Academic journal article ETC.: A Review of General Semantics

Shifting Base

Academic journal article ETC.: A Review of General Semantics

Shifting Base

Article excerpt

A front-page article in today's morning paper boldly proclaims that "Sex twice a week appears to lower men's death risk" and then warns of the dangers of trusting statistics that might have a shifting base. (1)

The study in question involved 918 men in Caerphilly, Wales, between the ages of 45 and 49, selected for good health according to physical exams that included electrocardiograms and blood tests, grouped into three categories based on their frequency of sexual activity, and then watched, so to speak, for one decade, during which time 150 died, 45 from heart disease.

Mortality was highest among the group having sex less than once a month. Mortality was 25 percent lower for the intermediate group and 50 percent lower for the group having frequent sex.(1)

The main conclusion, says the article, seemed to hold even after adjusting the findings for various confounding factors. Nevertheless, it went on, the three groups may well have differed in physical activity, alcohol use, psychological problems, or in other ways, and these unmeasured factors may have contributed to good health, or perhaps good health drives sex rather than the other way around.

Obviously, if the three groups of men differed qualitatively on factors other than sexual activity, then we couldn't take the mortality rates based on the groups as related to sexual activity alone. To do that, we'd need assurance that the three bases, the men in the three groups, differed in no significant way from each other except degree of sexual activity.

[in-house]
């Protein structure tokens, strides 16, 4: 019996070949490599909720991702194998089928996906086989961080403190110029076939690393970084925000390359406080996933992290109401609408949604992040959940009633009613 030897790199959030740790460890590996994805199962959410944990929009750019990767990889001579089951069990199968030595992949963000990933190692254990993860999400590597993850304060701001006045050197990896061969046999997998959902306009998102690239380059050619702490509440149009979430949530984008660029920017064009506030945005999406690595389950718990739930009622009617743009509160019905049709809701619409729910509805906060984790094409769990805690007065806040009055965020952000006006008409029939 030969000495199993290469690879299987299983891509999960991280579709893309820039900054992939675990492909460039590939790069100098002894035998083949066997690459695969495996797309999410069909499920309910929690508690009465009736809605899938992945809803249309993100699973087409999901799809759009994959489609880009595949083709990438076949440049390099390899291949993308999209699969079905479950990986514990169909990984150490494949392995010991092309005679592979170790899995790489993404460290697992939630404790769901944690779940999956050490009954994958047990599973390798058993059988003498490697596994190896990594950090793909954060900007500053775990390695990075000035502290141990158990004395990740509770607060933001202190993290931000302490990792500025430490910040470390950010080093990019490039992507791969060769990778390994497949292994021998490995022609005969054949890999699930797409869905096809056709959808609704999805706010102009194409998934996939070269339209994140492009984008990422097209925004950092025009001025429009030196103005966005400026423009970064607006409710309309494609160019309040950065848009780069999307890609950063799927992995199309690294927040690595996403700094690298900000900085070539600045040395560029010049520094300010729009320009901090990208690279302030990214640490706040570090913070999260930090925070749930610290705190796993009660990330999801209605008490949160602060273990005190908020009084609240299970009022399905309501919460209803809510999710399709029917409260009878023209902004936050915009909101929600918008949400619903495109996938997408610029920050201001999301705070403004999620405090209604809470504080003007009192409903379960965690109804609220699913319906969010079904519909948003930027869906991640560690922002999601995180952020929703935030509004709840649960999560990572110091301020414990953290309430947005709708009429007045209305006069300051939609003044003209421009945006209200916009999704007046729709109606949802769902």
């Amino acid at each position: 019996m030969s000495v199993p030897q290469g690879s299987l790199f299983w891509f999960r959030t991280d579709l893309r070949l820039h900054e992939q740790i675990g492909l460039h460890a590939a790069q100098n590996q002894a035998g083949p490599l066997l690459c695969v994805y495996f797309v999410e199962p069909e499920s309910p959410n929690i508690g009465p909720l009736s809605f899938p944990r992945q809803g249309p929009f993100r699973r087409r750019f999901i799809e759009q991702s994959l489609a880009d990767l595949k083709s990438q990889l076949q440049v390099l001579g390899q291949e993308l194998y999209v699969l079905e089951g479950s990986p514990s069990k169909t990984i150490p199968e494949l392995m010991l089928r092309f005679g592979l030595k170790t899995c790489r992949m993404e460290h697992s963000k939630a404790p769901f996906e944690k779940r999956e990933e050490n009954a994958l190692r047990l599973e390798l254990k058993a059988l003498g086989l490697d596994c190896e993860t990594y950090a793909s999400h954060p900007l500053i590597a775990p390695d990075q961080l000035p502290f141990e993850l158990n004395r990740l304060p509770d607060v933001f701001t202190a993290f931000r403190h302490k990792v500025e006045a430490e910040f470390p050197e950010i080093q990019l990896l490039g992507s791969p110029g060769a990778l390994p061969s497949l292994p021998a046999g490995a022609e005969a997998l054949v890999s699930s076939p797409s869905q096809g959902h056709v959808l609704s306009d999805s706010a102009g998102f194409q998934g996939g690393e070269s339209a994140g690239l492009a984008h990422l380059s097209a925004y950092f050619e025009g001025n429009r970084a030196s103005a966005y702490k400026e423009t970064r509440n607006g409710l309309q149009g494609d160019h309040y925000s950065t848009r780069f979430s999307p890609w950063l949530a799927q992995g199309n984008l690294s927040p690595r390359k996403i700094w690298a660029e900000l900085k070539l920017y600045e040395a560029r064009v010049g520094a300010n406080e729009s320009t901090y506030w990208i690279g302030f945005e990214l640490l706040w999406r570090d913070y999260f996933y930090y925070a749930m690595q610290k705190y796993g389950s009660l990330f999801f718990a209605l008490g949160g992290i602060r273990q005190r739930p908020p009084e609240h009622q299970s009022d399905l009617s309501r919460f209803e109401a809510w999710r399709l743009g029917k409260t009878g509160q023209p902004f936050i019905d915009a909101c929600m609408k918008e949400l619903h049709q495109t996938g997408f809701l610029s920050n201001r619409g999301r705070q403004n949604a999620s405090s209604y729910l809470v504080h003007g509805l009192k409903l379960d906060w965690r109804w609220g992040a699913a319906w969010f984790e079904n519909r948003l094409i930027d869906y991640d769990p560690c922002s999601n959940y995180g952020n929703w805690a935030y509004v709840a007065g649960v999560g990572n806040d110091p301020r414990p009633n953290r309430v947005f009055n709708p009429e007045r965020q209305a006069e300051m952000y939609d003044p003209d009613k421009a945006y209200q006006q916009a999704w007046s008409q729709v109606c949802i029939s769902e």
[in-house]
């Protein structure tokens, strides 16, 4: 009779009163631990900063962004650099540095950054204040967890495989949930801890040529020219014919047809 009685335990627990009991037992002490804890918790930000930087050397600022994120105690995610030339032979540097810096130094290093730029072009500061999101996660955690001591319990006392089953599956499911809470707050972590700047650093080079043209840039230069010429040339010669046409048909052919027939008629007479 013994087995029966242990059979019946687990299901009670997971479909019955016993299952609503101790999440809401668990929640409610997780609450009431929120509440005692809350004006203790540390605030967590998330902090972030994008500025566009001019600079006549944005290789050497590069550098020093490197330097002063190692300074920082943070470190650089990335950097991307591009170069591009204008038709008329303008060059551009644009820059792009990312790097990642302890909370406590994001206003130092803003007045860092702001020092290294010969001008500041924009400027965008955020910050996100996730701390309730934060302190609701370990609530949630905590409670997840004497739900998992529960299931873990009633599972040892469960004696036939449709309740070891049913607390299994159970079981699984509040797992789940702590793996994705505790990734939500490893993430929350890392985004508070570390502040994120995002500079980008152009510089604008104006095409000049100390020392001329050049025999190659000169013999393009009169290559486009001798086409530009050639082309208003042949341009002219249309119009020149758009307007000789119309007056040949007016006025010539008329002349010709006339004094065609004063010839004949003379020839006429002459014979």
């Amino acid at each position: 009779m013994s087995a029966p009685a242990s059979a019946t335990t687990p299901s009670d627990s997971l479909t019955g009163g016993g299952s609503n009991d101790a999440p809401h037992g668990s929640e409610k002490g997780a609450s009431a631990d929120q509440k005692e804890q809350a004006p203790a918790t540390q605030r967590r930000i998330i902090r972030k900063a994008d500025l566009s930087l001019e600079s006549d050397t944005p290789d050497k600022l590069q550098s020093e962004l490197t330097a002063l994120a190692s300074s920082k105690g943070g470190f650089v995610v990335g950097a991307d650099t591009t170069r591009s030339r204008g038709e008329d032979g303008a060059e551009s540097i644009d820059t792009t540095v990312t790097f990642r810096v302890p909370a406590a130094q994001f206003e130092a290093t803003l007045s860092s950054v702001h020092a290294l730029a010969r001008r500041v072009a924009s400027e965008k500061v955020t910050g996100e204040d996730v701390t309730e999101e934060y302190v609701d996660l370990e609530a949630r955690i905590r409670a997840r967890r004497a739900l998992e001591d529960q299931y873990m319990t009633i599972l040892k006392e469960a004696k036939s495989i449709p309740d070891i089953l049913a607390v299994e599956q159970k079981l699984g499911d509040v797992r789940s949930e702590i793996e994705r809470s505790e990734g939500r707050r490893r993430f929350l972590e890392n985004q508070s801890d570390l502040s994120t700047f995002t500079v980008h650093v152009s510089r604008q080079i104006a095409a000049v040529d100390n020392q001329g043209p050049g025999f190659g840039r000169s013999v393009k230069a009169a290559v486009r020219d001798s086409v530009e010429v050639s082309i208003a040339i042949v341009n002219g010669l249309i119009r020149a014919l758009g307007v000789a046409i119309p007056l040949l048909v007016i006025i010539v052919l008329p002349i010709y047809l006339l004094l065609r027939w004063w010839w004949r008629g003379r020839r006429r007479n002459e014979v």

The Mathsemantic Monitor sincerely wishes he could report that taking such care with possibly differing bases represented the usual practice. Unfortunately, it doesn't. Indeed, we often seem to lose the whole idea of bases, sometimes failing to state any base, or stating it not clearly enough, and at other times shifting from one base to another with total abandon. As cartoonist Bill Hoest has put it, "I want a dozen 'Think Metric' signs, each about 16-by-24 inches." (2)

You may have seen the recent reports that the "trans fat" in stick margarine has a worse effect on your heart than butter.

The researchers calculated that people could reduce their risk of heart disease by 53 percent if they replaced 2 percent of the calories they take in from trans fat with calories from unhydrogenated, unsaturated fats. This would require virtually eliminating trans fat from the typical diet. (3)

A careful reading raises the question, "How can a 2 percent replacement require a virtually 100 percent elimination?" Well, it can't. The first sentence confounds the base. The unstated base of the 2 percent has to consist of your total calories, even though it misleadingly reads as 2 percent of your trans-fat calories. The unstated base of the second sentence includes only your calories from trans fat. Therefore the 2 percent and the 100 percent seem to contradict. We can make the apparent contradiction disappear simply by stating the first base plainly enough, say by adding eight words to the ending of the first sentence, "...if they replaced virtually all of the 2 percent of their total calories that they now take in from trans fat with calories from unhydrogenated, unsaturated fats." This slight mathsemantic clarification would also make the second sentence redundant, thereby saving a net total of three words.

Sometimes comparisons shift bases too cleverly to reflect only a lack of mathsemantic clarity. How about one that manages to slip in three different bases in one paragraph? (emphasis added to show progressive change in base)

In 1910, only 5 percent of Americans attended college. After World War II, the G.I. Bill opened doors for the middle class. By 1950, 40 percent of all high school graduates went on to college. Today, more than 90 percent of all parents want their children to go to college, according to U.S. Secretary of Education Richard W. Riley. (4)

The progression from 5% to 40% to 90% stands out. …

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